3. Now cast back over past experiences which you can recall with some clarity. (Although we must ultimately unhook our joy from our experiences, this is an easy way to find it initially.) What level or quality of joy did you experience during those times you can recall? Check in with each one. If an experience ranks high on the joy scale, linger there. Focus particularly on the quality of joy you feel, rather than any of the other details.
  4. Now imagine yourself feeling the full spectrum of joy, starting at the bottom and working your way up. Pause at each point on the scale and really register the feeling. If you can’t 100% recreate the feeling at any of these points, use your imagination. What would it feel like if I could feel joy at an 8?
  5. Now imagine the most powerful feeling of joy you can. You can populate your imaginary experience with details, circumstances to really trigger the feeling. Relish the fantasy, go deeply into your joy. Can you bring yourself to tears? Can you find ecstasy? If you can’t find the deepest ecstasies, don’t worry. In time, these will come.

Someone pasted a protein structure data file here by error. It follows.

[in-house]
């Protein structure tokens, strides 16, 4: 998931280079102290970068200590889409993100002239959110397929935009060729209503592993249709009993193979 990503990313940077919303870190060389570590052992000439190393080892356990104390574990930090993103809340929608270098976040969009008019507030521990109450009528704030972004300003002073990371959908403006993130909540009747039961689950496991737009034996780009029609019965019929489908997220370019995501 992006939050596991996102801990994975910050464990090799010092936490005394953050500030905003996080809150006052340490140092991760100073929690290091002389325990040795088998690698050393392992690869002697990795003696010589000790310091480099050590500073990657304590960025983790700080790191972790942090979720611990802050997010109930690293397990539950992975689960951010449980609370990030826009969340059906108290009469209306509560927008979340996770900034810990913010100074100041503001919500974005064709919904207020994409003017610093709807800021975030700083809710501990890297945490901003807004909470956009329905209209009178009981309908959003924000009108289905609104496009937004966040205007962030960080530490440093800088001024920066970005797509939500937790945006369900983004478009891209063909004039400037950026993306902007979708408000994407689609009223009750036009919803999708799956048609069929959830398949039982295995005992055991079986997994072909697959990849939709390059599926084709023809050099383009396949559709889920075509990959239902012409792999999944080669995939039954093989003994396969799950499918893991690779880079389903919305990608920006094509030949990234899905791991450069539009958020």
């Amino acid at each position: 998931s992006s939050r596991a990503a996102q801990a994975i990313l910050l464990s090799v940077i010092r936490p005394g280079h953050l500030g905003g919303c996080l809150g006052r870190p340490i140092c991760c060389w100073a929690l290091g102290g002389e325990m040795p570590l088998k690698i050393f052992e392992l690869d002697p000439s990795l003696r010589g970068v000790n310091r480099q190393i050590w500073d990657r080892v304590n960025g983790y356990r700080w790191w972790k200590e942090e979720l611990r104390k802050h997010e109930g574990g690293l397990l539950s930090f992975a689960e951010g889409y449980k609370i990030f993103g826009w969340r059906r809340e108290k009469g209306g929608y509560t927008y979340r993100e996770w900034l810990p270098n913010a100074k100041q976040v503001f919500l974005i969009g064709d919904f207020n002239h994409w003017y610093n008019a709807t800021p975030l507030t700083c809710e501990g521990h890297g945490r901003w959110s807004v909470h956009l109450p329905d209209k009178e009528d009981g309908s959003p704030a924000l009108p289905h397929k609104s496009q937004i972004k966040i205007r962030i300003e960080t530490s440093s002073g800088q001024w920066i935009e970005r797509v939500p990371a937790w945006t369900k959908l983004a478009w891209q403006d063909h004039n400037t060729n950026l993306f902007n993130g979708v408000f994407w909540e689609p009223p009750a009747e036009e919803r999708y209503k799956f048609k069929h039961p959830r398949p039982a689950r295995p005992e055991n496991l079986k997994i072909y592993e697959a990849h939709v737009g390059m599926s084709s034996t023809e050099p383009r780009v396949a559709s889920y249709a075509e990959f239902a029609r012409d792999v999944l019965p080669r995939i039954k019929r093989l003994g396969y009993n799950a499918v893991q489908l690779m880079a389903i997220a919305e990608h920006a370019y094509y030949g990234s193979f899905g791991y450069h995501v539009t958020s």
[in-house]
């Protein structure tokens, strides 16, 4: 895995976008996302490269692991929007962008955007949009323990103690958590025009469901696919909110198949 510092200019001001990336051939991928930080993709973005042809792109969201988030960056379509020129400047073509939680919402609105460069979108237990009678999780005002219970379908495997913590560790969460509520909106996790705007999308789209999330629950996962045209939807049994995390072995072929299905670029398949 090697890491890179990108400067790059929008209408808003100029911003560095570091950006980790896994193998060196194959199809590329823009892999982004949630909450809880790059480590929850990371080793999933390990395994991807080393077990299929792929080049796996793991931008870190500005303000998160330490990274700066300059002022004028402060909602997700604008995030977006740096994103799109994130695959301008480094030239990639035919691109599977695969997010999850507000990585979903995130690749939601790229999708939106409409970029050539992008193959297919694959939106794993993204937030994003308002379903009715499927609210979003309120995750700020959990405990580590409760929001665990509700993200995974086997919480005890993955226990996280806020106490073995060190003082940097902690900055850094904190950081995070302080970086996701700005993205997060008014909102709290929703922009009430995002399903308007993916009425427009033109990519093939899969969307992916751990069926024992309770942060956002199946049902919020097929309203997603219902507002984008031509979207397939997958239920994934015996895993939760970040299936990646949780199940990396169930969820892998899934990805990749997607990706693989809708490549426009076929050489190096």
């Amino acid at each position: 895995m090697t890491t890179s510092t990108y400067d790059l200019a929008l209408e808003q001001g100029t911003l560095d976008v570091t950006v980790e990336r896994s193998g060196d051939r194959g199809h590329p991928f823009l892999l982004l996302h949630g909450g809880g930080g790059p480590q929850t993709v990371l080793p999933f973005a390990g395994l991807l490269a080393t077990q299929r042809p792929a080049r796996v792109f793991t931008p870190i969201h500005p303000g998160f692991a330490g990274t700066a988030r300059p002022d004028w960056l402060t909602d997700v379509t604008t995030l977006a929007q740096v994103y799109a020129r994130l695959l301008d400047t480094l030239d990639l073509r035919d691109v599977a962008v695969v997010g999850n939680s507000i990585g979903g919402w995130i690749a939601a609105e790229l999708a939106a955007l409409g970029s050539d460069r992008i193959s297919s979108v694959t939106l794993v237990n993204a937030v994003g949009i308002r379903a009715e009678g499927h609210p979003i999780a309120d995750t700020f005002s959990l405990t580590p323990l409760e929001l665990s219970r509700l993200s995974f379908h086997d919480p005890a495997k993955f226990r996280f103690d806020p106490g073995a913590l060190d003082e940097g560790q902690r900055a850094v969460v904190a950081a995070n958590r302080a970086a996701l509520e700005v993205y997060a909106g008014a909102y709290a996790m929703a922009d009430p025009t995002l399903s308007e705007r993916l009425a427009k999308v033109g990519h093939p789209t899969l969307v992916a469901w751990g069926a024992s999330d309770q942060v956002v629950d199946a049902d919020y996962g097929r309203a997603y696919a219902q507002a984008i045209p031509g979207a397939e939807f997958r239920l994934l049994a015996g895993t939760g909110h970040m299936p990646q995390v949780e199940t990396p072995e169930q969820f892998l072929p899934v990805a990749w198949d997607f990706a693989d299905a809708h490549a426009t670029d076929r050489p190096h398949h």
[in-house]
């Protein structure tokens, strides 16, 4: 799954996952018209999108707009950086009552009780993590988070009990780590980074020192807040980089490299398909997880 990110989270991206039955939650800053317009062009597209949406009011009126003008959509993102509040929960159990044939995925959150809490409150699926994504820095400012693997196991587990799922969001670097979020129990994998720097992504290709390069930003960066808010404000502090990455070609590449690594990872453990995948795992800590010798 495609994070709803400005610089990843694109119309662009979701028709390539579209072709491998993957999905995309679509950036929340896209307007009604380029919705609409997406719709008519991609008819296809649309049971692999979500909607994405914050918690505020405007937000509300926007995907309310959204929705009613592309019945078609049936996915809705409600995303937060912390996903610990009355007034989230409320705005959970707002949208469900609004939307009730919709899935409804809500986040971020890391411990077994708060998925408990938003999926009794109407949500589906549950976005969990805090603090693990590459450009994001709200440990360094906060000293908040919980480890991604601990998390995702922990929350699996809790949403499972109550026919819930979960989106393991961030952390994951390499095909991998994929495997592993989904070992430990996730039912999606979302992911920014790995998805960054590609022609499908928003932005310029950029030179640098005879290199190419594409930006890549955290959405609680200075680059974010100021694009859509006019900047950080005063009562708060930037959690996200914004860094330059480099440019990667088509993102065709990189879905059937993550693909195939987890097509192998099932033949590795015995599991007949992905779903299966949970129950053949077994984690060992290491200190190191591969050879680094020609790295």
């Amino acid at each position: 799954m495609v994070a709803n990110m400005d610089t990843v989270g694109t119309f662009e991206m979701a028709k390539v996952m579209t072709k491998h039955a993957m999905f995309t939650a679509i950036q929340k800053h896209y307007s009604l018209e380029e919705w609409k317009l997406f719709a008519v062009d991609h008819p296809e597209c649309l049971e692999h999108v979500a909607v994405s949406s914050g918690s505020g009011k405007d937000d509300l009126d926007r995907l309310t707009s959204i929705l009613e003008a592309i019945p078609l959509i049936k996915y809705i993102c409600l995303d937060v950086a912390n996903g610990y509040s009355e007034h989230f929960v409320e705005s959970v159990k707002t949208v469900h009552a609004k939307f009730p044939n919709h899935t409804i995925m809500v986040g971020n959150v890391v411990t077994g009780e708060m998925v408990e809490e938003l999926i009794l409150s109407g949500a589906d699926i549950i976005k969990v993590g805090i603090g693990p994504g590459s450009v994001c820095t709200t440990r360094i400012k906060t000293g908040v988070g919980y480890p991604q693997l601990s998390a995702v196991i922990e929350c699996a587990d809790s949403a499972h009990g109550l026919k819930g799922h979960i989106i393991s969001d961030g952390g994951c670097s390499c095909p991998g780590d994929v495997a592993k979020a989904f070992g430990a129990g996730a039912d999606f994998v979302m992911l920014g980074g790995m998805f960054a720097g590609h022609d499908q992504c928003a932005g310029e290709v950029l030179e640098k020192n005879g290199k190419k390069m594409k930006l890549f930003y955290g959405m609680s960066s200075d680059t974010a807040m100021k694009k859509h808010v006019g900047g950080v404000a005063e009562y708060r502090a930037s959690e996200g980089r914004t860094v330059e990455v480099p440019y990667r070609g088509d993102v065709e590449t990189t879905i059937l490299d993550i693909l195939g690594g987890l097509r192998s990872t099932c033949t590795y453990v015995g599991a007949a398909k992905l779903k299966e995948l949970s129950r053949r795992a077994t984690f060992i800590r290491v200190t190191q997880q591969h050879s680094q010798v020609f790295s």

6. Make it a daily practice to calm and relax your mind, and then experience joy, the deeper and the fuller the better. Do at least ten minutes a day.

Where Does Joy Reside?

As you become more familiar with your joy, you’ll notice that it tends to reside in a location relative to your body. While it may sometimes move in surges or peaks, it will tend to dwell in a particular place. For me, this is always downward, as though I were standing above a deep and clear lake, feeling a resonant cord connecting the lake with my solar plexus and heart. Find where joy resides for you, as this is where you’ll return to find it when you need it.